NIH and Wikimedia Foundation Collaborate to Improve Online Health Information
News Jul 15, 2009
The National Institutes of Health and the Wikimedia Foundation, the nonprofit organization that operates the Wikipedia® online encyclopedia, are joining forces to make health and science information more accessible and reliable. This collaboration is the first of its kind for both organizations.
"NIH works to ensure that the information it provides on science and health is of the highest quality and reaches the widest audience," said John Burklow, NIH associate director for communications and public liaison. "We look forward to this opportunity to collaborate with the Wikimedia Foundation and participate in a resource that is used by millions of people around the world."
On July 16, NIH will host Wikimedia staff and volunteers working in the sciences for an all-day event on its Bethesda campus. Participants will learn about the philosophy and mechanics of Wikipedia and will begin what is hoped to be a long-term dialogue aimed at improving public knowledge about health, science, and medicine. The international foundation has never before worked with a federal agency or a health sciences institution.
"Wikipedia Academies are public outreach events, usually lasting one or two days, aimed at engaging academics and other subject-matter experts who are not familiar with wiki culture or online communities," said Frank Schulenburg, head of public outreach for the Wikimedia Foundation. "In presentations and workshops, experienced Wikipedia authors teach the participants how to contribute to Wikipedia and orient the audience to Wikipedia's structures and community policies."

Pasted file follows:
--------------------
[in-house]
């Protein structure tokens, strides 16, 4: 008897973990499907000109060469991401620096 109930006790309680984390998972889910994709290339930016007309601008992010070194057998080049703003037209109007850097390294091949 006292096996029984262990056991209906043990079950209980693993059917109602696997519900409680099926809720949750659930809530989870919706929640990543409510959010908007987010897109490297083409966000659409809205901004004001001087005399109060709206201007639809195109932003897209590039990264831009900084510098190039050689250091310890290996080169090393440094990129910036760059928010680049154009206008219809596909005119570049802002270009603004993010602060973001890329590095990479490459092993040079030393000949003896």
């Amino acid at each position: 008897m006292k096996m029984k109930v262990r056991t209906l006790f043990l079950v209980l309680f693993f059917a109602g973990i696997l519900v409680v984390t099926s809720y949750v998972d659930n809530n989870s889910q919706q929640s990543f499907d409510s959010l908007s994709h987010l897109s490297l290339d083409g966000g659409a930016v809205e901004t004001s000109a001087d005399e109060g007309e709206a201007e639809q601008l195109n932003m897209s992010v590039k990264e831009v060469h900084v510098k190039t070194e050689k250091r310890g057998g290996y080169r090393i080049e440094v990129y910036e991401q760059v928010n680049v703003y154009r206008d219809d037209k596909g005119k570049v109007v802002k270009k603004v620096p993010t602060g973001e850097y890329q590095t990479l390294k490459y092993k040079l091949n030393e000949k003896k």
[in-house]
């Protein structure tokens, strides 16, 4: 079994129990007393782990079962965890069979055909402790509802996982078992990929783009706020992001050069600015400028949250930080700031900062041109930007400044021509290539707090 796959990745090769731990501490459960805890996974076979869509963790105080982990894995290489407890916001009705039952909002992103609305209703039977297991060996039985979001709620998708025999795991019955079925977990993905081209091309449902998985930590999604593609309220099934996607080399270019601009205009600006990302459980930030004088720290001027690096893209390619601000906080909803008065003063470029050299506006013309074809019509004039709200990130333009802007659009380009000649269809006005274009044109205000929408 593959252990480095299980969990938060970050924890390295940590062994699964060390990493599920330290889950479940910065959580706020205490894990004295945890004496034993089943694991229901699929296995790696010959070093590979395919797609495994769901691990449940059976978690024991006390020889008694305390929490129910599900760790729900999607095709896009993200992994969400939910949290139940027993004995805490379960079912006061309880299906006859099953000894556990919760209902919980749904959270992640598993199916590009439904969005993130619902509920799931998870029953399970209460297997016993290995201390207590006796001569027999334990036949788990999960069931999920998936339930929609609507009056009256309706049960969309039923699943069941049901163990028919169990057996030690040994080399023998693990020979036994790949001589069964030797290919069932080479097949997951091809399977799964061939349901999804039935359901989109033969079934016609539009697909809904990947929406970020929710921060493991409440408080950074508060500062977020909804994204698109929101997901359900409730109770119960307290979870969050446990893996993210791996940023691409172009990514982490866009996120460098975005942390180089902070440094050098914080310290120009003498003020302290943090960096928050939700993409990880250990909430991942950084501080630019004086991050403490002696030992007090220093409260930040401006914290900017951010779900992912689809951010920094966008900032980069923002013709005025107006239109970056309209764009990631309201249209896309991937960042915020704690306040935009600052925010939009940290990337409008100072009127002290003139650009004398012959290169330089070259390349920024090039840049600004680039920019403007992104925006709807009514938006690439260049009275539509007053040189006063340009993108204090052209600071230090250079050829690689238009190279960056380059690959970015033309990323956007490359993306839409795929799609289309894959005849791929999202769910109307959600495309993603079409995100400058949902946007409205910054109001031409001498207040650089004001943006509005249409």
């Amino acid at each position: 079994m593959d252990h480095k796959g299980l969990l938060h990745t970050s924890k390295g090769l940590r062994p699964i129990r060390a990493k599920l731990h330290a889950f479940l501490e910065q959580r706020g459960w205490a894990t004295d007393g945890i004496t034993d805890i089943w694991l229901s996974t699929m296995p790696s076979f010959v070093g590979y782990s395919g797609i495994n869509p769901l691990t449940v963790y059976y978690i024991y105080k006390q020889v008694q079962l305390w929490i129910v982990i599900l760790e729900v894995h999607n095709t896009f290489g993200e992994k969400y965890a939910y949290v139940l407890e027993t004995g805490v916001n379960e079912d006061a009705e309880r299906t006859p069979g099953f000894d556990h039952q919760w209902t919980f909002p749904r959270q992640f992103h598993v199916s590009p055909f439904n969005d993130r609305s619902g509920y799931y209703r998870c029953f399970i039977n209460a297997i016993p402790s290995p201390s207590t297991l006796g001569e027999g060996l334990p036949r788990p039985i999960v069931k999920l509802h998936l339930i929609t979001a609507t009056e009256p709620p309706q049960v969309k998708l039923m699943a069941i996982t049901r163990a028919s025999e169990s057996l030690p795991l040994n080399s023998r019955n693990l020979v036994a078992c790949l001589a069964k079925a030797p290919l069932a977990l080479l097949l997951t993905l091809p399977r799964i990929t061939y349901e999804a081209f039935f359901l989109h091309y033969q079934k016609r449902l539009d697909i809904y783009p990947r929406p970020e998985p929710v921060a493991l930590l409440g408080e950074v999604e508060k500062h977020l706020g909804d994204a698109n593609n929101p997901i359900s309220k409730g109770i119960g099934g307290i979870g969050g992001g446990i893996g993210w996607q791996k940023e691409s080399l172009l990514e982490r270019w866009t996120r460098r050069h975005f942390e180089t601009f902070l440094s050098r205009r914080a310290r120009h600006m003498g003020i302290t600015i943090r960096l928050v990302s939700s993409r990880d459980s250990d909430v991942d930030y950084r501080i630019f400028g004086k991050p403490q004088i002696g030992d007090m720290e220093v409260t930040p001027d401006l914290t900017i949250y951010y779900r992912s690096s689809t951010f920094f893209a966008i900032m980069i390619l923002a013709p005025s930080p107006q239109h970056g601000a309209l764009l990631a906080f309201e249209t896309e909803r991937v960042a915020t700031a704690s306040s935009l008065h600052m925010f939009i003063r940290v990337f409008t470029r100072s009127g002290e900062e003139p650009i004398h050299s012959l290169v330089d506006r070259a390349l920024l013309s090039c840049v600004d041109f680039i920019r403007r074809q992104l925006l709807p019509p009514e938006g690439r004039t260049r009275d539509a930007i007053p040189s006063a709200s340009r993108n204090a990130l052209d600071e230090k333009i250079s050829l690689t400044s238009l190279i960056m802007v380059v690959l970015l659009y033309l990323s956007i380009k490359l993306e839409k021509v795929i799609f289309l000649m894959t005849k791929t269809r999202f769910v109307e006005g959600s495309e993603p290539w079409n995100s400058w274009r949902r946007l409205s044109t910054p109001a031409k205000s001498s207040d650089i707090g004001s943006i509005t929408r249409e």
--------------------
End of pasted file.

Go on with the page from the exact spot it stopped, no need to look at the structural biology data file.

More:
"We're incredibly excited about our first official Wikipedia Academy in the United States," said Sue Gardner, executive director of the Wikimedia Foundation. "With the broad range of experts from the National Institutes of Health, we see a great opportunity for increasing the quality of all health-related information on Wikipedia, benefiting users of Wikipedia from all over the world." Wikipedia contains nearly 13.5 million articles written in over 250 languages. In May, it served over 315 million visitors. The site manages, on average, more than 14 million page views per hour.
To satisfy the public's growing need for reliable health information, NIH and the Wikimedia Foundation want to increase the availability of medical and health information available to the public. At the same time, they hope to establish strategies to interlace the distinct cultures of Wikipedia and the research community.
After the Wikipedia Academy, NIH subject matter experts will be able to contribute to Wikipedia and also help develop best practices for future sessions. Instructions about how to contribute, including video of the Wikipedia Academy at NIH, will be available on the NIH and the Wikipedia websites for scientists across the country.
Unlike most cells in the rest of our body, the DNA (the genome) in each of our brain cells varies from cell to cell, caused by somatic changes. But much remains unknown, including when these changes arise, their size and locations, and whether they are random or regulated. Now, researchers have developed new techniques allowing the detection of CNVs smaller than one million base pairs.